Anyway, the most charming thing to me about Beat Happening was the fact that it was amateurish. It was empowering to hear music that seemed within reach to make. The lyrics were always sweet even in the more sexual songs. I feel like Calvin pulled off the highly sexual sweet boy very well. Heather's songs were always winners and brought something extra special to the band. Her voice was more traditional so I always felt that her songs were a good way to dip a potential fans toes into the Beat Happening waters.

It was nearly impossible for me to pick just two songs. My favorites change all the time. (At one point back in the mid 90s I had made a Beat Happening mix and every song on it was my favorite. It was right after a break up and some days it could nearly send me to tears.) I feel like these songs are very good introductions to the band. If you can spring for the box set I highly recommend it.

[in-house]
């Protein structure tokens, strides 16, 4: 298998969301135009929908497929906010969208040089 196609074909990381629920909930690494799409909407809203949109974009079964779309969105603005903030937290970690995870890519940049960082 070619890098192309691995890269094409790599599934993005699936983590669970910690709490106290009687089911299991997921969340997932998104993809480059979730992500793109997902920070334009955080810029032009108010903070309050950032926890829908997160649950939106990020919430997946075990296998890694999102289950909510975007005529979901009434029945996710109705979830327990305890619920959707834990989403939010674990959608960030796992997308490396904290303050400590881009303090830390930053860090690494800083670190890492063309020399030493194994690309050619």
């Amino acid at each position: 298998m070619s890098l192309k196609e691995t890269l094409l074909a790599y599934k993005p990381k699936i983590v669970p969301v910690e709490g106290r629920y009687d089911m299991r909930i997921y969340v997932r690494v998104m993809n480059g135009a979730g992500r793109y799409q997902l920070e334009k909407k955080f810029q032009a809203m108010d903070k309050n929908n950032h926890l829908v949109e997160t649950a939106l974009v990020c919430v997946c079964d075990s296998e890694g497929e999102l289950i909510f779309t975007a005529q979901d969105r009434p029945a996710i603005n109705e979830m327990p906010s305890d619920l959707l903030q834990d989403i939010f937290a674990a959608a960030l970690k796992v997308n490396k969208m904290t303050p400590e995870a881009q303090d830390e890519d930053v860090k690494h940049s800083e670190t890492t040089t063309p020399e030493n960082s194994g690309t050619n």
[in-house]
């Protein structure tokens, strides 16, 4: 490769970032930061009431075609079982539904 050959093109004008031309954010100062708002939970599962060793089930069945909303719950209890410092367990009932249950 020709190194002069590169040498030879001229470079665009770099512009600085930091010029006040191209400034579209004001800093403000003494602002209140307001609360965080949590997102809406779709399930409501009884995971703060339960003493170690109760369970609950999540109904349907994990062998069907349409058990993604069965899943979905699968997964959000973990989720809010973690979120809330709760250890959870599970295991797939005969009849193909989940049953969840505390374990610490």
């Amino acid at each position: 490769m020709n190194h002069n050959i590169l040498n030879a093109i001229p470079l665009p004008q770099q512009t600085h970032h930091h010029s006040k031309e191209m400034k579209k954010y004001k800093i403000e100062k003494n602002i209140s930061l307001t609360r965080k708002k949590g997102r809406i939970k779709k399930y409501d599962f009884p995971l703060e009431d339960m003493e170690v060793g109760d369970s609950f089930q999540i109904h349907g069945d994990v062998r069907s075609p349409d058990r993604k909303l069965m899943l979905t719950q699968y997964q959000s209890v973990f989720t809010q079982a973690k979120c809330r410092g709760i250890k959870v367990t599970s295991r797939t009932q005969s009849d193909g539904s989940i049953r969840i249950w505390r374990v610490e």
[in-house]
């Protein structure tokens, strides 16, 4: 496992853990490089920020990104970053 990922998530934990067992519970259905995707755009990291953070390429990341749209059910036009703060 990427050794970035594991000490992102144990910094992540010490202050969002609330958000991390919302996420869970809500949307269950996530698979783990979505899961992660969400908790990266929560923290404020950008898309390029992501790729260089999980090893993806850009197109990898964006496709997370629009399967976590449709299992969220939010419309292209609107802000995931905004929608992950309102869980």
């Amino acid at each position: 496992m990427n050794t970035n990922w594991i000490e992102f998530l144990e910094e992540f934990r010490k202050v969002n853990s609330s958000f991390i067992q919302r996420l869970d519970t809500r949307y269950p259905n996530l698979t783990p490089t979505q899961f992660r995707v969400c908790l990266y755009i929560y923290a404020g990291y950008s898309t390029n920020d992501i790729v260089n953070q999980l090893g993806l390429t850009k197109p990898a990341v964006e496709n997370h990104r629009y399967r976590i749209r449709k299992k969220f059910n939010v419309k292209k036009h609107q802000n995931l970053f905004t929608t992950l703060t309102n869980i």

Look Around


Juxtapoz Magazine - Current Issue

Juxtapoz Magazine has an issue on stands right now that is blowing my mind. It's about nyc graffiti. I'm a huge fan of graffiti art and love going to Europe to see it where it seems much more appreciated as an art form. In fact, many of the artists in this issue show regularly at galleries overseas and are highly respected artists over there. I live in the South Bronx where a lot of the dudes featured in this issue came from. A lot of them still have strong ties here - tattoo shops, art studios, etc. The building I currently live in is owned by Sharp, and Daze has a studio here, as does John Ahearn who is a sculptor. Hell, for all I know some of the other dudes in this issue have studios here...

I highly recommend picking this issue up. The interviews/profiles are totally fascinating. A glimpse into the city as it used to be through the eyes of people who were active in the scene. I'm glad that these artists have found a way to continue doing what they should be doing - creating. I have no artistic talent myself but I haven't felt this inspired to dick around with paint and pens in a long time. (If you happen to live in nyc you can pick this issue up for 40% off at Kim's by Columbia University as they are closing that location and selling shit off. We bought some rad stuff at a considerable discount on Monday.)